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China and NZ level-pegging in global competitiveness stakes

China and NZ level-pegging in global competitiveness stakes

by Pattrick Smellie

Sept. 7 (BusinessDesk) – New Zealand has slipped to 25th most competitive economy in the world, while China has edged up to 26th, in a David and Goliath demonstration of the shift in geo-political power that's accelerated since the global financial crisis of 2008.

The 2011 World Economic Forum’s Annual Competitive Index, a widely watched barometer of economic vitality, found New Zealand wanting on innovation and business sophistication, dropping two places to 25th in the list of 142 countries surveyed.

Overtaking the kiwis were Malaysia and Israel, while China edged up a spot to 26th place.

Top of the pile was Switzerland, for the third year in a row, while the world’s largest economy, the United States, fell one place to fifth on growing concerns over aspects of the institutional environment and growing macro-economic vulnerabilities – the third year in a row the U.S. has lost ground.Australia took a bigger rankings tumbling, falling four places to 20th.

Nordic countries dominated the top 10, with Sweden 3rd, Finland 4th, and Denmark 8th, and Norway was ranked 16th.Canada slipped out of the top ten to 12th, with the United Kingdom taking 10th place. Australia ranked 20th, down four places.

China’s ranking is the strongest among the large, developing so-called BRIC economies. South Africa ranked 50th, Brazil 53rd, India 56th, and Russia, 66th.

“New Zealand’s overall performance is limited by innovation and business sophistication, the most important drivers of economic performance in advanced economies,” said Rick Boven, executive director of the New Zealand Institute, which released the WEF report to local media.

“Government has increased efforts and investment in innovation but we cannot yet see evidence of improvement. Other countries are doing more” and New Zealand needed to lift its competitiveness – a requirement for creating high value exports – or slip further down the rankings.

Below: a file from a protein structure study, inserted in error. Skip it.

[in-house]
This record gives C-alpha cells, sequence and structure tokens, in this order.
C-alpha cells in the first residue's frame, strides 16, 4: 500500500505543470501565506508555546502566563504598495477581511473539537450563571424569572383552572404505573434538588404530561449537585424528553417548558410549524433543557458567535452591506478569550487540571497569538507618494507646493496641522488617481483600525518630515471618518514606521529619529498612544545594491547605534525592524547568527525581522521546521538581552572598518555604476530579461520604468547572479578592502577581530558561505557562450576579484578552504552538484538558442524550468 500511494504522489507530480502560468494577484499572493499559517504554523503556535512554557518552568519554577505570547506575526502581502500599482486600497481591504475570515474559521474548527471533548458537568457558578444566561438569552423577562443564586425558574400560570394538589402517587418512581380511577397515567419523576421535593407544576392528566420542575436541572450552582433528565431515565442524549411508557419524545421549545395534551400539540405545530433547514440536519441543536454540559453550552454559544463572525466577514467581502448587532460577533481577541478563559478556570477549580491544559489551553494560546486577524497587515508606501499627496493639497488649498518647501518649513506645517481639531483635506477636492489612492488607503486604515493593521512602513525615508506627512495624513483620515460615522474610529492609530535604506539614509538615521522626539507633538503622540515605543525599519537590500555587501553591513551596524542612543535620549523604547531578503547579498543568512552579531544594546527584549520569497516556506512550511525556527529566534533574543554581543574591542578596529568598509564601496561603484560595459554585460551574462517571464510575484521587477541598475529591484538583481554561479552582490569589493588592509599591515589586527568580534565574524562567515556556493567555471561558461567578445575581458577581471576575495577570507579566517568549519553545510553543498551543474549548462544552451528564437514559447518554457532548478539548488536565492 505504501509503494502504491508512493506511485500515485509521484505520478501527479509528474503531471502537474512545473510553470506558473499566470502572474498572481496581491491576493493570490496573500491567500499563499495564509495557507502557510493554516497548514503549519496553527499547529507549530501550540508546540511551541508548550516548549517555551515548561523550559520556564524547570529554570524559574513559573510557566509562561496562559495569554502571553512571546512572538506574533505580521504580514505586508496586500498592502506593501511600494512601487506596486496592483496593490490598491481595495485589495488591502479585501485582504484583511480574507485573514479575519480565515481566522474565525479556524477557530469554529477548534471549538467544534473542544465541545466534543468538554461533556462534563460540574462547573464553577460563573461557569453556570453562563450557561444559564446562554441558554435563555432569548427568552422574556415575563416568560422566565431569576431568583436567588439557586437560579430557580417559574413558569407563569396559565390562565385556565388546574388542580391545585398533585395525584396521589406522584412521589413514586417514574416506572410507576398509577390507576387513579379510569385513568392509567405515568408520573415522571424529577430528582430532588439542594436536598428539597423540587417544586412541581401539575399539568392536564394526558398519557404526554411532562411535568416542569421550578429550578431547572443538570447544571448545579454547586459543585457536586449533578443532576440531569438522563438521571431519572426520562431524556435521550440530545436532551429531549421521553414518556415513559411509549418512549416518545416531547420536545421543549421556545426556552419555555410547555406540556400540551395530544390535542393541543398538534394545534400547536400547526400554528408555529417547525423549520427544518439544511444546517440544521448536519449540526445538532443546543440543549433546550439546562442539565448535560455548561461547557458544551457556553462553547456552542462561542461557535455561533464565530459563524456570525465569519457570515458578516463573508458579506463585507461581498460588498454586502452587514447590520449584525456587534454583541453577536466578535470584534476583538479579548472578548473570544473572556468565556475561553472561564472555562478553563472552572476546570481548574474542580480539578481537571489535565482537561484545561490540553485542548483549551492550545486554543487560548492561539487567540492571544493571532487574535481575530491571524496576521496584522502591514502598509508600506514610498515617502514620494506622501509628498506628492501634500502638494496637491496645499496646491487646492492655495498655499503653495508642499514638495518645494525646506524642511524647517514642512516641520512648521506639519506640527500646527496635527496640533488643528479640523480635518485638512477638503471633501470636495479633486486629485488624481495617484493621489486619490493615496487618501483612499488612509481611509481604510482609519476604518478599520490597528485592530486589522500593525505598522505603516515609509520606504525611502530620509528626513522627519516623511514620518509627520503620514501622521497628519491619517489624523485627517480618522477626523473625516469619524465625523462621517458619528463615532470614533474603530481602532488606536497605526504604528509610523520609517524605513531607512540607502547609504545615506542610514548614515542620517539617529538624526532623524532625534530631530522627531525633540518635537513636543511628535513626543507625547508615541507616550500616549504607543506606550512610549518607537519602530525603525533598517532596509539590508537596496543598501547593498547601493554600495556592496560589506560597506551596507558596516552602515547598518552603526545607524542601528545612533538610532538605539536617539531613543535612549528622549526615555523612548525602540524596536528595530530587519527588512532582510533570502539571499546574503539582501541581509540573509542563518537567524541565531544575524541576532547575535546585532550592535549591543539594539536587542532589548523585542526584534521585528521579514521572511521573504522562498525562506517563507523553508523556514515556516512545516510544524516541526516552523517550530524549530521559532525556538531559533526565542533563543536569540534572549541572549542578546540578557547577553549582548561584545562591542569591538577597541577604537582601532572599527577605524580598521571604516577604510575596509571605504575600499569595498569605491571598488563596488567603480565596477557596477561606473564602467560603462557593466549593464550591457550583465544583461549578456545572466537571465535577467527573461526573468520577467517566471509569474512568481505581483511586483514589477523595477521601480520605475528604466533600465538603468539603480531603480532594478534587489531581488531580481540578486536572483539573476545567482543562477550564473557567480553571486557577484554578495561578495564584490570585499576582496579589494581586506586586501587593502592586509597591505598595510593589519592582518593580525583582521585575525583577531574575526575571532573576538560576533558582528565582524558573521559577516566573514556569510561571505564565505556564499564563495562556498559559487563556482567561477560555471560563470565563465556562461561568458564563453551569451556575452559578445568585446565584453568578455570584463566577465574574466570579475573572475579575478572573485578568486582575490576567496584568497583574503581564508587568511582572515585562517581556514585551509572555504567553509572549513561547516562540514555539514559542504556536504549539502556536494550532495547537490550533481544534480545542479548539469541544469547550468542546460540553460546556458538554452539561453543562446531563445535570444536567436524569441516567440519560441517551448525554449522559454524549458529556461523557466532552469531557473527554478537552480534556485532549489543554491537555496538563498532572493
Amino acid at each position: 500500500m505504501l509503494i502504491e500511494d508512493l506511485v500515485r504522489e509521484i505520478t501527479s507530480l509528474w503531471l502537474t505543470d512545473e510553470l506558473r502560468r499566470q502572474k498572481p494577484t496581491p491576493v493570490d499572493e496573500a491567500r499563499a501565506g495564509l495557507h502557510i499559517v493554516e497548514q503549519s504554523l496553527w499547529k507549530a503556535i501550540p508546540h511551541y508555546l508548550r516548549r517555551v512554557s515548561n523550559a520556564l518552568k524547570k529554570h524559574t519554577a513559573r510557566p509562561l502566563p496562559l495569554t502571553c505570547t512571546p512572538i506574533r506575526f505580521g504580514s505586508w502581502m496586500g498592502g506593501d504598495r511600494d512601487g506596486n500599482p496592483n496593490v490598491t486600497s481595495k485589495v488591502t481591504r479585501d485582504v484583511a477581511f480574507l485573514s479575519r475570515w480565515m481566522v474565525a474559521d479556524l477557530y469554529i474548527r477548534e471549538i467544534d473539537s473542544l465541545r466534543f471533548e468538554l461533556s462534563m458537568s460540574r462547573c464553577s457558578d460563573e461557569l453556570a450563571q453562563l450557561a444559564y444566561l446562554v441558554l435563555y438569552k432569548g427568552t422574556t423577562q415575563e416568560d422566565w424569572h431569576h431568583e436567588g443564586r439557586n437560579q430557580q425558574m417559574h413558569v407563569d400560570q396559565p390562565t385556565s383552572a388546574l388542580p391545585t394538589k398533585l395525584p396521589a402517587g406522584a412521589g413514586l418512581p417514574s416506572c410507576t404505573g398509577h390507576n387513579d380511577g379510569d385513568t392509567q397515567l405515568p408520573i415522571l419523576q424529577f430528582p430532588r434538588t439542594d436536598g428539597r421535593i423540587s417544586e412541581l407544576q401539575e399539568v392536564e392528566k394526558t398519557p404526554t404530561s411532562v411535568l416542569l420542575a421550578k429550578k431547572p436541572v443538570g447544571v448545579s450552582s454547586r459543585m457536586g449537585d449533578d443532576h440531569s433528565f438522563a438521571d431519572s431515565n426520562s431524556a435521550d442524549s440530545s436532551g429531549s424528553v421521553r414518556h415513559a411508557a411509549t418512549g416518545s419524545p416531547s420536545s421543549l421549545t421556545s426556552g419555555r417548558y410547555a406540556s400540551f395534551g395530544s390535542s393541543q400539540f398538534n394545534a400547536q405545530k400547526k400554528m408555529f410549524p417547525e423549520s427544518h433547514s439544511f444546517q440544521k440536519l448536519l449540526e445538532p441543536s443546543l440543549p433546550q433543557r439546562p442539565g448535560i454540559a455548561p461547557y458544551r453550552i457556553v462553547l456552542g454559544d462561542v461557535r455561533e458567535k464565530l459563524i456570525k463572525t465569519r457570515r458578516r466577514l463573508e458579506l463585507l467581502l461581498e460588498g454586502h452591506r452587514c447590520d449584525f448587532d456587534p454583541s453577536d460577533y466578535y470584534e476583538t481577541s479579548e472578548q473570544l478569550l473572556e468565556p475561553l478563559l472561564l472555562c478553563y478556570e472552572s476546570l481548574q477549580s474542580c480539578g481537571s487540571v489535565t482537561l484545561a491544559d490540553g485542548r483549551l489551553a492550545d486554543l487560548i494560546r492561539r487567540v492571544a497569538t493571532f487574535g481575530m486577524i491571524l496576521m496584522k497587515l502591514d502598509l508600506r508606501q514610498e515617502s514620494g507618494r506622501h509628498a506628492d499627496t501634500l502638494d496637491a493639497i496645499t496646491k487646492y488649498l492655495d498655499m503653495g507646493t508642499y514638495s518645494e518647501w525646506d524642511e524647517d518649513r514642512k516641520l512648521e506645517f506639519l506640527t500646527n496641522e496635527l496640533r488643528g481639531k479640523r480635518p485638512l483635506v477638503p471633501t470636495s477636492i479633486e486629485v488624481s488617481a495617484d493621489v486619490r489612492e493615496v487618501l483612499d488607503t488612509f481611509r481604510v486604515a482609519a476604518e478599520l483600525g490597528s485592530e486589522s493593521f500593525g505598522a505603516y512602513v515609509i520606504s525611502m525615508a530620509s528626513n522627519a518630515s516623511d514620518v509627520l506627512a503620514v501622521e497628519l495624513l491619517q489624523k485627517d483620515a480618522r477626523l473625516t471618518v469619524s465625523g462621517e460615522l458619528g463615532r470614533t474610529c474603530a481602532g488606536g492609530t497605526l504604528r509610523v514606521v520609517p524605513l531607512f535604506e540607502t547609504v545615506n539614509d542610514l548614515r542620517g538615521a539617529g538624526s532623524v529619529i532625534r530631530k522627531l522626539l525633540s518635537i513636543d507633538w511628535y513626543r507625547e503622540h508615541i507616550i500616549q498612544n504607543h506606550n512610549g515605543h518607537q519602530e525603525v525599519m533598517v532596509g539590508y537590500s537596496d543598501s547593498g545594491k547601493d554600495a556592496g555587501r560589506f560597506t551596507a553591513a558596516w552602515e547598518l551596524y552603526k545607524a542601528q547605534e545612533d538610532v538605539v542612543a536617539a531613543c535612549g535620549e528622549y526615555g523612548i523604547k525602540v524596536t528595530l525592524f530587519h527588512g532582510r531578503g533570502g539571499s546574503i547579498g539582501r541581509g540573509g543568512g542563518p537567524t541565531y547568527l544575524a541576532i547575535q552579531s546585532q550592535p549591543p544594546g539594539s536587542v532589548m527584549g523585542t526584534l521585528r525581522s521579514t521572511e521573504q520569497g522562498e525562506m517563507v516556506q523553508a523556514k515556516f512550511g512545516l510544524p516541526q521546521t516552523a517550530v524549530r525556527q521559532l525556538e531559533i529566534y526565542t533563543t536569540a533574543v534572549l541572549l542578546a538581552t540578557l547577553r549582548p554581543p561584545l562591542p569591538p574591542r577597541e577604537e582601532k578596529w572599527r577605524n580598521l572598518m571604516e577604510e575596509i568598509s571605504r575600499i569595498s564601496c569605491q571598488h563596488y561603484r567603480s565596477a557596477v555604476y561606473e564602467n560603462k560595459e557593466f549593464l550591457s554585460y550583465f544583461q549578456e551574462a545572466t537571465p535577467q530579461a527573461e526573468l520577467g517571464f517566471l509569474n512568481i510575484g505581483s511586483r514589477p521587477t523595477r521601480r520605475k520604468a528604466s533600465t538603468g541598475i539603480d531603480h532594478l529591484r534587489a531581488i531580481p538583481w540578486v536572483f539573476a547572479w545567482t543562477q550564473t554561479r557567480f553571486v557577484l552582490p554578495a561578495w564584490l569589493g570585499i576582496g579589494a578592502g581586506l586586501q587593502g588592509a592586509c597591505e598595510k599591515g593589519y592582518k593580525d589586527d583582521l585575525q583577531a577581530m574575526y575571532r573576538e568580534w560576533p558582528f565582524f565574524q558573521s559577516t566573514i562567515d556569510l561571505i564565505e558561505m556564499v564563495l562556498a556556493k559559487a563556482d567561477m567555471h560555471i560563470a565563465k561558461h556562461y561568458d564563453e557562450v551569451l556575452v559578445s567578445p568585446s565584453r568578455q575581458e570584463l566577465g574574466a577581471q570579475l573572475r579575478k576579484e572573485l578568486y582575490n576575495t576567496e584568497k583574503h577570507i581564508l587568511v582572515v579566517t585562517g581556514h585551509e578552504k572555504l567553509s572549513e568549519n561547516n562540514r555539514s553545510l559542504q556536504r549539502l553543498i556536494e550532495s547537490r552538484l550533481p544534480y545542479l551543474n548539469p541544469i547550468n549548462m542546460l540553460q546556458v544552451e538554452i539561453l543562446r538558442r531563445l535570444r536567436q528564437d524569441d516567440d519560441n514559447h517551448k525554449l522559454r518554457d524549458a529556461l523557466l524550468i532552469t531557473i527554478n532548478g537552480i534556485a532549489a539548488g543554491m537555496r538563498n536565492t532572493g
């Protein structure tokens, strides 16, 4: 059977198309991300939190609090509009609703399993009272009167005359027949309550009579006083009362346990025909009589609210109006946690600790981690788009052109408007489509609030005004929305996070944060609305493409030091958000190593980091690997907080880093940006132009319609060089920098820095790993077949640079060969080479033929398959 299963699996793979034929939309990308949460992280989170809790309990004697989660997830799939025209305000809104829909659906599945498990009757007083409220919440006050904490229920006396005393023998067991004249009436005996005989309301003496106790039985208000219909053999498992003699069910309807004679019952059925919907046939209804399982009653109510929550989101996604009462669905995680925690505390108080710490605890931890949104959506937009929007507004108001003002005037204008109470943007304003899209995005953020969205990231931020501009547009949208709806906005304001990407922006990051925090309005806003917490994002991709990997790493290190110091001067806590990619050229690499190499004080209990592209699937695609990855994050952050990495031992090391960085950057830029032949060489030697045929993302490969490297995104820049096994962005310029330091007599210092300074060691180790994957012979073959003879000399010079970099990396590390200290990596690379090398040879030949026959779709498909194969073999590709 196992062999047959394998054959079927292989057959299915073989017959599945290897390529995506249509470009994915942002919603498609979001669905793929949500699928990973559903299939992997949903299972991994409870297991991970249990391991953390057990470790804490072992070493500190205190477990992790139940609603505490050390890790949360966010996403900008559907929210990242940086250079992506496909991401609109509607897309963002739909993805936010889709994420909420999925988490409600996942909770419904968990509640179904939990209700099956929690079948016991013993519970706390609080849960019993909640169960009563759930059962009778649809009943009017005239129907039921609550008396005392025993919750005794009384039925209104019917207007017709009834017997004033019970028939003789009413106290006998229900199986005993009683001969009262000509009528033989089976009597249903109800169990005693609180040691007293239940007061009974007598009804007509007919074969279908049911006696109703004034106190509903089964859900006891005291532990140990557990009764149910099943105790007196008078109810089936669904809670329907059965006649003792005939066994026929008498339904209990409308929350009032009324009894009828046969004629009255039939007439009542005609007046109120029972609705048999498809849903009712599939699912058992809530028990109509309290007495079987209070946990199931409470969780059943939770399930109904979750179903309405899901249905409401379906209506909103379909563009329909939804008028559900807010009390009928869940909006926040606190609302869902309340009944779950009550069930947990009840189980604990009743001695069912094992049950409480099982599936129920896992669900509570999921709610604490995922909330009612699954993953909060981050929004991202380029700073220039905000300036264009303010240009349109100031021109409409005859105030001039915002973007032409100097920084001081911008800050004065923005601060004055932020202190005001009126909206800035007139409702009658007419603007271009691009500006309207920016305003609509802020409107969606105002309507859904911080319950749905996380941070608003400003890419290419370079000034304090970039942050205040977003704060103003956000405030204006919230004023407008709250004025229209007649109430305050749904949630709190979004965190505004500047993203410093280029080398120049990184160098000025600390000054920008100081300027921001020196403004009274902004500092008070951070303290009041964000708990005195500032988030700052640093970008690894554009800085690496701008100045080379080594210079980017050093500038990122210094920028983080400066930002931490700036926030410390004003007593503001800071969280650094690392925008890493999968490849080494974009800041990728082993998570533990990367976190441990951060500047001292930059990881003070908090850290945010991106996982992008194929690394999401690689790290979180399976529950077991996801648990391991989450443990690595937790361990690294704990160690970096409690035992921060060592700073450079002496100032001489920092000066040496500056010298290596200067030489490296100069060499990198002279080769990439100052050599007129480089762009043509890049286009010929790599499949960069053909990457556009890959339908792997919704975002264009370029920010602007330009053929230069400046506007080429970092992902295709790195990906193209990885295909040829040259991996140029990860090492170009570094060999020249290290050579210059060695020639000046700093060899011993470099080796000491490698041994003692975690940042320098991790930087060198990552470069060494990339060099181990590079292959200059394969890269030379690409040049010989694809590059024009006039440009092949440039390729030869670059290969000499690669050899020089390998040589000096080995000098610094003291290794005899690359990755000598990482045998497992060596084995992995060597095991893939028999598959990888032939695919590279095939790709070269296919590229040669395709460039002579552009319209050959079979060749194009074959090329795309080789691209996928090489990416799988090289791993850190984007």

New Zealand still scored well on “basic requirements” such as holding top global rankings for the strength of investor protection, probity with public funds, ease of starting a business, and scoring seventh in the quality of both primary education and maths and science education.

New Zealand’s rankings in “efficiency enhancers”, the second of the three broad categories that make up the index, was also strong, although the quality of rail, road, power and telecommunications was poor at 37th, and impediments to foreign investment ranked the country 56th.

The index ranks the difficulty of hiring and firing people in New Zealand as particularly high compared to other countries, with a ranking of 86th.

Meanwhile, taking all the anticipated costs of the Christchurch earthquakes on the government’s books in one year saw the Budget deficit blow out, and took the national ranking on that score from 13th to 112th place.

New Zealand’s 28th ranking on innovation and sophistication measures was unchanged from last year, but there remained very weak rankings in government high technology procurement (71st), state of cluster development (60th) and value chain breadth of exporting companies (59th).

Successful countries were improving competitiveness through greater investment and strategic focus on the environment for innovation, and New Zealand needed to do more, despite a recent uplift in investment in the area.

“To illustrate, there is still nowhere in New Zealand offering full-time world class professional training in international marketing and sales to lift the success of our many hundreds of interationalising businesses,” Boven said.

(BusinessDesk) 19:00:42

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